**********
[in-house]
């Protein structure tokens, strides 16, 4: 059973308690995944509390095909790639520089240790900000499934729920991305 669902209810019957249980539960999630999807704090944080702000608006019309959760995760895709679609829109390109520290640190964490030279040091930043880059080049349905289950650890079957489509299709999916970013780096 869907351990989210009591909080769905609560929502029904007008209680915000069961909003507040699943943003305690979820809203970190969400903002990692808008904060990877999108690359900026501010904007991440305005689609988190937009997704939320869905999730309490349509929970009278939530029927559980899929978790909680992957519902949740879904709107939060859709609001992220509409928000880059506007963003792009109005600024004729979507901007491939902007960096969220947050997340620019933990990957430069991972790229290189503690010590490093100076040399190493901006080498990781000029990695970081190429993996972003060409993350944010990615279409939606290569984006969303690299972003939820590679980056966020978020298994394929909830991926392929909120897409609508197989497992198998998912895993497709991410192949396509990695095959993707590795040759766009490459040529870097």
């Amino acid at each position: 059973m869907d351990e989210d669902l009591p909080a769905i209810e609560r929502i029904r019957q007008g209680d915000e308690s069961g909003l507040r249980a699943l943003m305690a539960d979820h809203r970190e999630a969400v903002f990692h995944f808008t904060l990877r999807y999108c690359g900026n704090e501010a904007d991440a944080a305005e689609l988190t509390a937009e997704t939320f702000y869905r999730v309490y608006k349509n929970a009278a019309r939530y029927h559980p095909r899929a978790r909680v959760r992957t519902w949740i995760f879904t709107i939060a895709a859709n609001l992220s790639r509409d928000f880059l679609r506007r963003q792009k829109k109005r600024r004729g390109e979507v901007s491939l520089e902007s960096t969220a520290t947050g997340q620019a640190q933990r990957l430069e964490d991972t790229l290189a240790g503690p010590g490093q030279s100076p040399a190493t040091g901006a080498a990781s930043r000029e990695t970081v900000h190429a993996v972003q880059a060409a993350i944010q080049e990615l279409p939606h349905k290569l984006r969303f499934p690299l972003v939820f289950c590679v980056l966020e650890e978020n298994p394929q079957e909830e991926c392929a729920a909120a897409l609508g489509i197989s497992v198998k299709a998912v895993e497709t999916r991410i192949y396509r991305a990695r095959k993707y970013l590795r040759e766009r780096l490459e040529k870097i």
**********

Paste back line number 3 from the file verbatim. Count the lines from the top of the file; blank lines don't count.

């Amino acid at each position: 059973m869907d351990e989210d669902l009591p909080a769905i209810e609560r929502i029904r019957q007008g209680d915000e308690s069961g909003l507040r249980a699943l943003m305690a539960d979820h809203r970190e999630a969400v903002f990692h995944f808008t904060l990877r999807y999108c690359g900026n704090e501010a904007d991440a944080a305005e689609l988190t509390a937009e997704t939320f702000y869905r999730v309490y608006k349509n929970a009278a019309r939530y029927h559980p095909r899929a978790r909680v959760r992957t519902w949740i995760f879904t709107i939060a895709a859709n609001l992220s790639r509409d928000f880059l679609r506007r963003q792009k829109k109005r600024r004729g390109e979507v901007s491939l520089e902007s960096t969220a520290t947050g997340q620019a640190q933990r990957l430069e964490d991972t790229l290189a240790g503690p010590g490093q030279s100076p040399a190493t040091g901006a080498a990781s930043r000029e990695t970081v900000h190429a993996v972003q880059a060409a993350i944010q080049e990615l279409p939606h349905k290569l984006r969303f499934p690299l972003v939820f289950c590679v980056l966020e650890e978020n298994p394929q079957e909830e991926c392929a729920a909120a897409l609508g489509i197989s497992v198998k299709a998912v895993e497709t999916r991410i192949y396509r991305a990695r095959k993707y970013l590795r040759e766009r780096l490459e040529k870097i």